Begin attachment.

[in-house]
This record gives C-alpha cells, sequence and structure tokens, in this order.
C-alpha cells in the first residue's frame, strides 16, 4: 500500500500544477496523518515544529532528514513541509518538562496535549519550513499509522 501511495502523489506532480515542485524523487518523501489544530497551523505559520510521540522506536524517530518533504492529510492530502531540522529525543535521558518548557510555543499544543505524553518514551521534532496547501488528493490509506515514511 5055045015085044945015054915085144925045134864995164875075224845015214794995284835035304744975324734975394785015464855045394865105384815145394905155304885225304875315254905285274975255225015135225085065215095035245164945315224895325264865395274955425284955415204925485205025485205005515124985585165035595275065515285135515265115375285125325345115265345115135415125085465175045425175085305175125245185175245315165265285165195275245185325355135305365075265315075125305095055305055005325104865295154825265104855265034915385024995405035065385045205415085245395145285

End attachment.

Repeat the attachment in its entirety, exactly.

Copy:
[in-house]
This record gives C-alpha cells, sequence and structure tokens, in this order.
C-alpha cells in the first residue's frame, strides 16, 4: 500500500500544477496523518515544529532528514513541509518538562496535549519550513499509522 501511495502523489506532480515542485524523487518523501489544530497551523505559520510521540522506536524517530518533504492529510492530502531540522529525543535521558518548557510555543499544543505524553518514551521534532496547501488528493490509506515514511 5055045015085044945015054915085144925045134864995164875075224845015214794995284835035304744975324734975394785015464855045394865105384815145394905155304885225304875315254905285274975255225015135225085065215095035245164945315224895325264865395274955425284955415204925485205025485205005515124985585165035595275065515285135515265115375285125325345115265345115135415125085465175045425175085305175125245185175245315165265285165195275245185325355135305365075265315075125305095055305055005325104865295154825265104855265034915385024995405035065385045205415085245395145285